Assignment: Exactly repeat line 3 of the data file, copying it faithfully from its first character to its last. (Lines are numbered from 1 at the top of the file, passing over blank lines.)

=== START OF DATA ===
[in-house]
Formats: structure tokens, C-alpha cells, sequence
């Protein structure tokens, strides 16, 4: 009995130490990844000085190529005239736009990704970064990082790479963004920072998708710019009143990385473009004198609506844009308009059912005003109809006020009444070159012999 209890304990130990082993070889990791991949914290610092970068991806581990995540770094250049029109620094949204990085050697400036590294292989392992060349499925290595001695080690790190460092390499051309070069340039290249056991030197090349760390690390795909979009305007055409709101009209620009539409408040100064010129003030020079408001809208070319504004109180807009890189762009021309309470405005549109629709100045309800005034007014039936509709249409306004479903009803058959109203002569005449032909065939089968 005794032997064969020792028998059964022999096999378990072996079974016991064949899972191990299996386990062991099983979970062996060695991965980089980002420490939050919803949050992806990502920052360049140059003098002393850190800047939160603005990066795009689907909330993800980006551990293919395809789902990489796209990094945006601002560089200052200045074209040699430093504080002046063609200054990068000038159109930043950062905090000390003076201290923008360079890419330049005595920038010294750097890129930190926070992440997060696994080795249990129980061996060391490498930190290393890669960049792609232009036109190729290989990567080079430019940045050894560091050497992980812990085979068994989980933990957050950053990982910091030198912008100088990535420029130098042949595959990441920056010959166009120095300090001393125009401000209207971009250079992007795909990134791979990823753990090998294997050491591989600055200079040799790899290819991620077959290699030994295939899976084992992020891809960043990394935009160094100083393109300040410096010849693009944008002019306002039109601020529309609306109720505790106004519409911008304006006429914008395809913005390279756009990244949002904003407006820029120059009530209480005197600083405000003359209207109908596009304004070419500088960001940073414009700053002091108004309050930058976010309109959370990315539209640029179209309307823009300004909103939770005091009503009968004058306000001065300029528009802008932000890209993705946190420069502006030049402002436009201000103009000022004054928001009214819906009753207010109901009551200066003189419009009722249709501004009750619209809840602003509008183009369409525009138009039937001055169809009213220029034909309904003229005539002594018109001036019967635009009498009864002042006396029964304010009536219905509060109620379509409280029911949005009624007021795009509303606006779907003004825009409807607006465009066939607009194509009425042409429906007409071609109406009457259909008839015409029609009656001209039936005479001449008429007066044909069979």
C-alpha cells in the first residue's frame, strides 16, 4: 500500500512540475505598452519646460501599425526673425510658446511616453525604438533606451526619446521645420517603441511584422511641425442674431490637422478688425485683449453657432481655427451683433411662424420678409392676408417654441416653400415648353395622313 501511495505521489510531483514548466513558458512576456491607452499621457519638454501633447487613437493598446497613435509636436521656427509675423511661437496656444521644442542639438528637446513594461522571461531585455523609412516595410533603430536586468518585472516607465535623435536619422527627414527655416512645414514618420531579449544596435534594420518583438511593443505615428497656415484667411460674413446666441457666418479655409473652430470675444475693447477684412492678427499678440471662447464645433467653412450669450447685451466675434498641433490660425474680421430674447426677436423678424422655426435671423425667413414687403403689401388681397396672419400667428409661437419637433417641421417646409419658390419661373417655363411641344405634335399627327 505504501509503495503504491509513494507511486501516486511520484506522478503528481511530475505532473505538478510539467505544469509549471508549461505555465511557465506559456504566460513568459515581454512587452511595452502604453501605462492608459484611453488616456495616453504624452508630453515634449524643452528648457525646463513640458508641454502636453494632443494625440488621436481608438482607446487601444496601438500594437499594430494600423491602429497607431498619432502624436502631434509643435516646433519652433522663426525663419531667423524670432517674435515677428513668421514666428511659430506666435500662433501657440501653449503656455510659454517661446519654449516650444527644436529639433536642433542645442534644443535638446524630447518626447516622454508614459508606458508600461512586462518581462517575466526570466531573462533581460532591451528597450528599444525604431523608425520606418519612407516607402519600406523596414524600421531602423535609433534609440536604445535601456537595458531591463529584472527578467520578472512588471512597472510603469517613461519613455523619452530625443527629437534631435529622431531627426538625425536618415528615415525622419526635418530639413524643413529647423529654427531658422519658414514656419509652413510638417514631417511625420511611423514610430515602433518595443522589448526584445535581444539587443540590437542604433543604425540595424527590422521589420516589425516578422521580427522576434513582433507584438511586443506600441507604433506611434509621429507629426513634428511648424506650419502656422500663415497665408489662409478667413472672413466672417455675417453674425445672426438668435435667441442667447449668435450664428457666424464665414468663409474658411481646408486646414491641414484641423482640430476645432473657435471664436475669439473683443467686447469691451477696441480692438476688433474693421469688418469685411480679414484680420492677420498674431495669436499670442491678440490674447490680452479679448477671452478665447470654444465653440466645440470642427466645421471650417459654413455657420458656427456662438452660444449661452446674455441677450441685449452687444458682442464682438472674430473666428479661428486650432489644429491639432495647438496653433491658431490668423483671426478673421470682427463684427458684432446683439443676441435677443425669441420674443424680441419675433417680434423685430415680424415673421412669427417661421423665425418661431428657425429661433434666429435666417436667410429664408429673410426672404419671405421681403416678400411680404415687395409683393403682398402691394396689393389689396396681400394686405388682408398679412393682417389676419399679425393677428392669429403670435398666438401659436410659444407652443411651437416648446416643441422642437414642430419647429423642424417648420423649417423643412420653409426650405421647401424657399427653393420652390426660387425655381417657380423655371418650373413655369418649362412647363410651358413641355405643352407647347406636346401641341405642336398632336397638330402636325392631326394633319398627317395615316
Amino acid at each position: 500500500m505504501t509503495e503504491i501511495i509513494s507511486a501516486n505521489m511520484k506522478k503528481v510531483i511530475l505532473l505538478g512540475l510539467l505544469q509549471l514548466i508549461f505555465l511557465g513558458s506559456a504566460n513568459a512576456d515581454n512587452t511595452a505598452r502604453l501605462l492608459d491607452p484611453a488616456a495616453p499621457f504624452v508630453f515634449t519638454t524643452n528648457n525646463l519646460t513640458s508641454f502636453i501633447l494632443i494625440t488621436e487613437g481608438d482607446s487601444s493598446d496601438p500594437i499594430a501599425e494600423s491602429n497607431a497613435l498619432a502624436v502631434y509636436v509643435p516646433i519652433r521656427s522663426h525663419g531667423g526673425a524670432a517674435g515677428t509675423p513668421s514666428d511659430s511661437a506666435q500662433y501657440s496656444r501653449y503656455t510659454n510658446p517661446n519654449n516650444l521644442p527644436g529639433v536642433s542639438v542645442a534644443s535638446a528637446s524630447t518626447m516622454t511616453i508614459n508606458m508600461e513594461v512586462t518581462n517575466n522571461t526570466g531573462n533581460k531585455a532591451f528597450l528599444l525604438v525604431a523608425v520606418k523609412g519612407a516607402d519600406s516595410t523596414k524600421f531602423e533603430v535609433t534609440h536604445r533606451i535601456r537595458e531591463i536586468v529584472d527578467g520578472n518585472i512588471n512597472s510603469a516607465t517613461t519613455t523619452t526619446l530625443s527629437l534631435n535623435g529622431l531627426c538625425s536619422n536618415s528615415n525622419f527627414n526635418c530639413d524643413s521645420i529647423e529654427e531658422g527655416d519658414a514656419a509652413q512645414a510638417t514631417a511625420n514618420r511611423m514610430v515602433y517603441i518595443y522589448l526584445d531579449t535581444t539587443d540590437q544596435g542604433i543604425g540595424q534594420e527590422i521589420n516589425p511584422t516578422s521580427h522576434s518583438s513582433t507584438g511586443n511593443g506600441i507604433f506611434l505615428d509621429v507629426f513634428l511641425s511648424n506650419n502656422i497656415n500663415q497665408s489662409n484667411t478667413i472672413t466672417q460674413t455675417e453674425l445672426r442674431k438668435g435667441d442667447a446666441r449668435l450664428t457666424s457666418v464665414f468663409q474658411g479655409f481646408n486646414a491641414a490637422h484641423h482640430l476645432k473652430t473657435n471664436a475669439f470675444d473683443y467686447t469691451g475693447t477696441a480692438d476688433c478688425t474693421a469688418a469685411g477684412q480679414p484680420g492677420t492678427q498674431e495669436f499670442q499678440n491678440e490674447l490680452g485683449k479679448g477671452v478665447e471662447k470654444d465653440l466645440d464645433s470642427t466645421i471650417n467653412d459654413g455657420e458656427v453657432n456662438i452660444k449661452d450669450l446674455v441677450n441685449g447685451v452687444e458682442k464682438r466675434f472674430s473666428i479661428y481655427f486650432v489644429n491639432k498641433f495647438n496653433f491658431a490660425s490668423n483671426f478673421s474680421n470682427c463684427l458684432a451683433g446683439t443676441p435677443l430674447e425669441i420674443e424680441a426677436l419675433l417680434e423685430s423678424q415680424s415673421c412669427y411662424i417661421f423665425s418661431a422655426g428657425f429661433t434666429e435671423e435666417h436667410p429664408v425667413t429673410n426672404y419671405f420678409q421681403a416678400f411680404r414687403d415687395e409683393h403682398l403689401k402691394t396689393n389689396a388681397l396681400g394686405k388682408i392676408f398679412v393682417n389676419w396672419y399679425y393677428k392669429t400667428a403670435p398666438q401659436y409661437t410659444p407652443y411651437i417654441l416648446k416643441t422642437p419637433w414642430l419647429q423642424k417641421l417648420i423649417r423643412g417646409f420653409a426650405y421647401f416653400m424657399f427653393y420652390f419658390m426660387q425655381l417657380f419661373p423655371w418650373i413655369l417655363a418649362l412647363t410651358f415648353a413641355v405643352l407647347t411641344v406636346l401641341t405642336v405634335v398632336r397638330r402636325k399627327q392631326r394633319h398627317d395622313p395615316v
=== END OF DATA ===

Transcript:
């Protein structure tokens, strides 16, 4: 009995130490990844000085190529005239736009990704970064990082790479963004920072998708710019009143990385473009004198609506844009308009059912005003109809006020009444070159012999 209890304990130990082993070889990791991949914290610092970068991806581990995540770094250049029109620094949204990085050697400036590294292989392992060349499925290595001695080690790190460092390499051309070069340039290249056991030197090349760390690390795909979009305007055409709101009209620009539409408040100064010129003030020079408001809208070319504004109180807009890189762009021309309470405005549109629709100045309800005034007014039936509709249409306004479903009803058959109203002569005449032909065939089968 005794032997064969020792028998059964022999096999378990072996079974016991064949899972191990299996386990062991099983979970062996060695991965980089980002420490939050919803949050992806990502920052360049140059003098002393850190800047939160603005990066795009689907909330993800980006551990293919395809789902990489796209990094945006601002560089200052200045074209040699430093504080002046063609200054990068000038159109930043950062905090000390003076201290923008360079890419330049005595920038010294750097890129930190926070992440997060696994080795249990129980061996060391490498930190290393890669960049792609232009036109190729290989990567080079430019940045050894560091050497992980812990085979068994989980933990957050950053990982910091030198912008100088990535420029130098042949595959990441920056010959166009120095300090001393125009401000209207971009250079992007795909990134791979990823753990090998294997050491591989600055200079040799790899290819991620077959290699030994295939899976084992992020891809960043990394935009160094100083393109300040410096010849693009944008002019306002039109601020529309609306109720505790106004519409911008304006006429914008395809913005390279756009990244949002904003407006820029120059009530209480005197600083405000003359209207109908596009304004070419500088960001940073414009700053002091108004309050930058976010309109959370990315539209640029179209309307823009300004909103939770005091009503009968004058306000001065300029528009802008932000890209993705946190420069502006030049402002436009201000103009000022004054928001009214819906009753207010109901009551200066003189419009009722249709501004009750619209809840602003509008183009369409525009138009039937001055169809009213220029034909309904003229005539002594018109001036019967635009009498009864002042006396029964304010009536219905509060109620379509409280029911949005009624007021795009509303606006779907003004825009409807607006465009066939607009194509009425042409429906007409071609109406009457259909008839015409029609009656001209039936005479001449008429007066044909069979």